More can be done to train older workers with raising of retirement and re-employment age: Tan See Leng

Countries without the equivalent of a statutory retirement age do not necessarily have better employment rates for senior workers. ST PHOTO: KUA CHEE SIONG

SINGAPORE - The latest changes to the laws on retirement and re-employment age and to the Central Provident Fund (CPF) scheme will help people to better prepare for and enjoy their retirement, said Manpower Minister Tan See Leng in Parliament on Tuesday (Nov 2).

But he added that laws are not a panacea and that more work has to be done in training older workers way ahead of time.

With the new changes, the retirement and re-employment ages for Singapore workers will be progressively raised to 65 and 70 years old respectively to support older Singaporeans who wish to continue working to do so.

Meanwhile, various CPF rules will be streamlined and simplified to make it easier for members to receive their retirement payouts and build their nest egg.

Dr Tan said: "Together, the Bills will help our members better prepare for and enjoy their retirement.

"But the work does not stop here. We are confident that further progress on senior worker employment will be made."

For one, investments have to be made in retraining and facilitating employment, not only for older workers but also for future cohorts of senior workers, he said.

Dr Tan also agreed with labour MP Heng Chee How (Jalan Besar GRC) who said on Monday that strengthening the employability of senior workers cannot start only when they are near retirement age.

Initiatives like the company training committees by the labour union and structured career planning conversations are also important in preparing workers, Dr Tan added.

"Continuing education and training is just as important as pre-employment training, as a means for our workers to upgrade their skills, remain relevant, and keep pace with global trends and developments," he said.

Having said that, a statutory retirement age is still needed, Dr Tan noted, in response to remarks by Ms Sylvia Lim (Aljunied GRC), Associate Professor Jamus Lim (Sengkang GRC) and Mr Yip Hon Weng (Yio Chu Kang).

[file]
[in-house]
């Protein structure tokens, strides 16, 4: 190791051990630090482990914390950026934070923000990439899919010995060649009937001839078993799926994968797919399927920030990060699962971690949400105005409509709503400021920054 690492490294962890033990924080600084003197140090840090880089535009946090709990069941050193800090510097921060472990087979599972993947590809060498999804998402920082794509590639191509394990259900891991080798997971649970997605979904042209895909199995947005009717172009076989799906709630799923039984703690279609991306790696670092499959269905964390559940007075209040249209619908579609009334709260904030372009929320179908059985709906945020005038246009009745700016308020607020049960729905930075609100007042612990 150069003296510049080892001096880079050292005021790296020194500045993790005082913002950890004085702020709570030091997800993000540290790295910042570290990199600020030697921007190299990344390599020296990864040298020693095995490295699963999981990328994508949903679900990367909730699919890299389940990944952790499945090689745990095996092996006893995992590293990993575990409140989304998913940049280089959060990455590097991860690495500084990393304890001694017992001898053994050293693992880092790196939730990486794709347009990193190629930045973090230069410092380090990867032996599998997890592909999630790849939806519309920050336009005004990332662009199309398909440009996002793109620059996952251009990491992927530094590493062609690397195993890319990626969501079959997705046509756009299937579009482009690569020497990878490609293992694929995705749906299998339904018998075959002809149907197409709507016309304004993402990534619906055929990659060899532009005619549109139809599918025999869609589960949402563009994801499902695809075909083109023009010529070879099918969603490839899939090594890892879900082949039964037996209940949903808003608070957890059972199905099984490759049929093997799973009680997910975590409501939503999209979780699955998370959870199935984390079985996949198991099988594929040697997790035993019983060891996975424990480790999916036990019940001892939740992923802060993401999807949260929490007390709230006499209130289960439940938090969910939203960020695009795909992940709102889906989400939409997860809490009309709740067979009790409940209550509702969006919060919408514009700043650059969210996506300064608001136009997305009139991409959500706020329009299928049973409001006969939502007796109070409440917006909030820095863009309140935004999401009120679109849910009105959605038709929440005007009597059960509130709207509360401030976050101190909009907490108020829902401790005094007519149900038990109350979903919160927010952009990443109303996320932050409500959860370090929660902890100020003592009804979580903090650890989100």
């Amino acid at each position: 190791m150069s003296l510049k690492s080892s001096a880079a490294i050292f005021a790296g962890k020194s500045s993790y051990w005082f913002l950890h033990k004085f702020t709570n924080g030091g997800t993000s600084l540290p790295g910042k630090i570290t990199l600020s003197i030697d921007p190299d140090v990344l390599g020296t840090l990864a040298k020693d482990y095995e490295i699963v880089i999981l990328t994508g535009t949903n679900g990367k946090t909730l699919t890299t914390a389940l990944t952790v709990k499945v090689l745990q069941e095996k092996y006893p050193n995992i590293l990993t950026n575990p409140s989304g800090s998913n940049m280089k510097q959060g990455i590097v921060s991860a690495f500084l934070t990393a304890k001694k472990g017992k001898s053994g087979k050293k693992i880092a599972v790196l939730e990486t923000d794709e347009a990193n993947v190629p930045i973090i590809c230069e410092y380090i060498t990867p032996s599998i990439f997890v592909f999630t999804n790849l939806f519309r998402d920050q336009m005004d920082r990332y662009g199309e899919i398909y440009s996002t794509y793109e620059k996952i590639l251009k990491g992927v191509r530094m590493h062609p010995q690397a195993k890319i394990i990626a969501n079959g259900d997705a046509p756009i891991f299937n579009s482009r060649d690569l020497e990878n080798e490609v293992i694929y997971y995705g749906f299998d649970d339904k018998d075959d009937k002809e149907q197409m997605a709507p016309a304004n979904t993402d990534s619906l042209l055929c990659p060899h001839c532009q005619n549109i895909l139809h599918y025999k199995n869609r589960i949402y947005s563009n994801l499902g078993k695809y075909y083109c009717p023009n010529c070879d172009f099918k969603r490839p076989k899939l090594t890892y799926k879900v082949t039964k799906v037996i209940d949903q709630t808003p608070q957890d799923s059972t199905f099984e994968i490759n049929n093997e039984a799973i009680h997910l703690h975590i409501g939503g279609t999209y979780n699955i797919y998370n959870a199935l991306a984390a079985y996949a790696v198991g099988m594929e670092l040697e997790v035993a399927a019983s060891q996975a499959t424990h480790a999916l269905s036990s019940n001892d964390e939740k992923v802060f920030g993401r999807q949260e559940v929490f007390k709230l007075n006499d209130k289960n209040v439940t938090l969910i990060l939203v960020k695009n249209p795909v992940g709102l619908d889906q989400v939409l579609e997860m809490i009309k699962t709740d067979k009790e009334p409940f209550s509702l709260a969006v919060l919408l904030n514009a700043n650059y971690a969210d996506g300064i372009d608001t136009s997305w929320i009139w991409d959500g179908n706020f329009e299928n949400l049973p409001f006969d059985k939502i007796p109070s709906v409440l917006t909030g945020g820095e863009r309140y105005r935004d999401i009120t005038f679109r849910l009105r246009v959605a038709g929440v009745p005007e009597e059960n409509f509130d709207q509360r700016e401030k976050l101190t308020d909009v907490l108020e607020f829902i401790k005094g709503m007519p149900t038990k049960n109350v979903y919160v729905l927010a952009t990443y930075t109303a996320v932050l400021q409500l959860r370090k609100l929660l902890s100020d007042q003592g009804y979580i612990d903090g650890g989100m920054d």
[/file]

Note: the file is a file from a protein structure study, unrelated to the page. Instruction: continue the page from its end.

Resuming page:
The tripartite work group had looked at other countries and found that those without the equivalent of a statutory retirement age do not necessarily have better employment rates for senior workers, despite some of them having anti-discrimination legislation, he said.

"Some progressive employers may take the initiative to abolish their internal retirement ages and allow workers to work as long as they wish, and we wholeheartedly applaud them," Dr Tan said.

"But as Mr Heng Chee How (Jalan Besar GRC) emphasised, the statutory retirement and re-employment age is still important as a floor and safeguard against employers who might not be as progressive."

Data also supports this, as Singapore's average effective retirement age had risen faster than the average laid out by the Organisation for Economic Cooperation and Development, he added.

"The plan to raise the retirement age and re-employment age to 65 and 70 respectively by the end of the decade is ambitious, but achievable," Dr Tan said, noting that while future adjustments will depend on economic conditions, the "resolve to stay the course is clear".

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Meanwhile, more is also being done to tackle ageism, with progress being made by the Tripartite Committee on Workplace Fairness, which Dr Tan co-chairs. It hopes to finalise recommendations by the first half of next year.

Dr Tan also touched on re-employment, in response to concerns from MPs that such contracts might not always be fair to senior workers.

"The re-employment framework is designed to balance the need to enable senior workers to continue working while giving employers sufficient flexibility so that businesses can remain nimble and sustainable," he said.

He added that the majority of re-employed workers continue on their existing contract or a new one in the same job, and more than 95 per cent employed in the same job did not get cut wages or benefits.

"Early communication and discussion are critical to ensure that re-employment offers are reasonable to both parties," he said, noting that tripartite guidelines say that companies should engage staff at least six months before they reach the retirement age.

"They should offer re-employment to eligible workers who are medically fit to perform any job within the company, not just their existing job role," he added.

Having chronic conditions that do not affect a worker's ability at the job cannot be used to justify denial of re-employment, he said.

"Even as we make these legislative changes today, we will also continue to work with tripartite partners to study best practices and review our framework where necessary to ensure its relevance," Dr Tan concluded.

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